Tatum 20:13
I agree with Chris. Like, again, I hope I’m wrong, but I just see it on. It’s a snap filter now like, and it’s a you know, it’s just a big joke. So I don’t think it’s necessarily doing anything but making a joke out of math and if anything, potentially making it more popular, so

Missy 20:33
I’m curious what because we work with Hazelton and Betty Ford as one of our clients and so I’m curious what other Institute’s like that that help people with drug abuse what they’re thinking about this campaign because they are there are taking light of it. South Dakota is with this and I’m just kind of curious what their thoughts are on that. Would love to love to hear that.

Pat 20:55
I mean, just in the in the few projects I’ve worked on with Hazelton and Betty Ford- they’re so they’re so serious and intentional about the wording they use and talking about addiction because it’s real people that are affected by it’s real families that are affected by it. And I just I can’t see anything even close to this getting getting past that filter. It’s just It seems so insensitive and so impersonal even though they’re using pictures of real people but there’s no there’s no context there’s no story there’s no there’s no feeling behind it and like Chris was saying, there’s lots of feelings and lots of emotions and write up that go into somebody getting to the point where they’re addicted to meth that you can’t just throw that out and put a slap a cool saying on a bumper sticker and fix it.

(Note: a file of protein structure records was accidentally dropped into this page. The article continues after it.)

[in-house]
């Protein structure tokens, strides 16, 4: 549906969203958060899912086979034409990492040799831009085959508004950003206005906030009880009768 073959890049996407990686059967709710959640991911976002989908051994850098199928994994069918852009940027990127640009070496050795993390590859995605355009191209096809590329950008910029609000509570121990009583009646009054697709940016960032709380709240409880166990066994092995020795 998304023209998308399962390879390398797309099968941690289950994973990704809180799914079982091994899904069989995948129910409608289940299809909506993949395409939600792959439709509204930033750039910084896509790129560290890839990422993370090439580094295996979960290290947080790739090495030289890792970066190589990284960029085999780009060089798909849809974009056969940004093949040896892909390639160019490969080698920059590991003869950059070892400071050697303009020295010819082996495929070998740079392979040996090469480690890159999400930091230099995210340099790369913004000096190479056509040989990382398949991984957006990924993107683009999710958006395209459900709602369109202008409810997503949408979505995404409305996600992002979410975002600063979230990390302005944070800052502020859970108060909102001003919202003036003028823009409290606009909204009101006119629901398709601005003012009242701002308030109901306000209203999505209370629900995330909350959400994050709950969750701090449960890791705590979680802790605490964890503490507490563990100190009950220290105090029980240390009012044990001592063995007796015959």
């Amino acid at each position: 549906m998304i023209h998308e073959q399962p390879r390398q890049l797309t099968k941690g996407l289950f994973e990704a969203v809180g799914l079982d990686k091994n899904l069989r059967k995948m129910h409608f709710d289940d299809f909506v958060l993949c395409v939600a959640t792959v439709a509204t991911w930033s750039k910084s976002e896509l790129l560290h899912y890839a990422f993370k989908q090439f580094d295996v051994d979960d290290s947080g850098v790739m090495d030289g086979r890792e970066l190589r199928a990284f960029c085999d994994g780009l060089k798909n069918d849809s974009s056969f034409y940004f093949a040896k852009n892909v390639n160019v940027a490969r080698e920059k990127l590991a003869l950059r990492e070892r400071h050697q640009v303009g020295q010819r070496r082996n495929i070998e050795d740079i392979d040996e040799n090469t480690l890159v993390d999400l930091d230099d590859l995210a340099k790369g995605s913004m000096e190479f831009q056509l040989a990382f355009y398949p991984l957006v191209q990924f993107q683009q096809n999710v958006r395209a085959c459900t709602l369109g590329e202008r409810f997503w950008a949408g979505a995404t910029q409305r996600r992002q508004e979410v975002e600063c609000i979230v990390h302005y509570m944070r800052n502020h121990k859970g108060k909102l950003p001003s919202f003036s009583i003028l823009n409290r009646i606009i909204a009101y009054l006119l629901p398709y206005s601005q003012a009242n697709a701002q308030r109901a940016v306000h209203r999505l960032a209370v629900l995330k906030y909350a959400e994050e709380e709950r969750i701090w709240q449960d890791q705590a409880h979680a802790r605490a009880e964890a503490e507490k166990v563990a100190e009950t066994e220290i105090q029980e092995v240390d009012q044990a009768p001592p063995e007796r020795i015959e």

Chris 21:54
What is fascinating to me about this campaign is think like imagine being at Thanksgiving dinner next week, and somebody in your family saying I have an addiction, I’m looking to get help. And then somebody in your family laughing at them. That’s essentially what South Dakota has gotten all of us to do. Which is wild.

Missy 22:15
Yeah. That’s that’s so true. That’s so true. And that’s why when I really wouldn’t tell you something, I was like, this has to be a joke. Yeah, there’s no way.

Tatum 22:23
I mean, that’s the premise of it. Honestly, the font is almost kind of even a mean font. Like it kind of looks like But yeah, I mean, it’s just such a serious matter that shouldn’t be made light of and it just got totally twisted around.

Missy 22:42
And it sounds like I mean, the governor of South Dakota standing behind it as well. Obviously, the agency is too but she’s been tweeting and posting about that.

Tatum 22:51
She had a tweet and she said the goal was awareness. So I think it’s working. Well, okay, like we kind of talked about earlier. Sure, the goal is awareness, but it’s the wrong awareness. So I don’t know.

Missy 23:06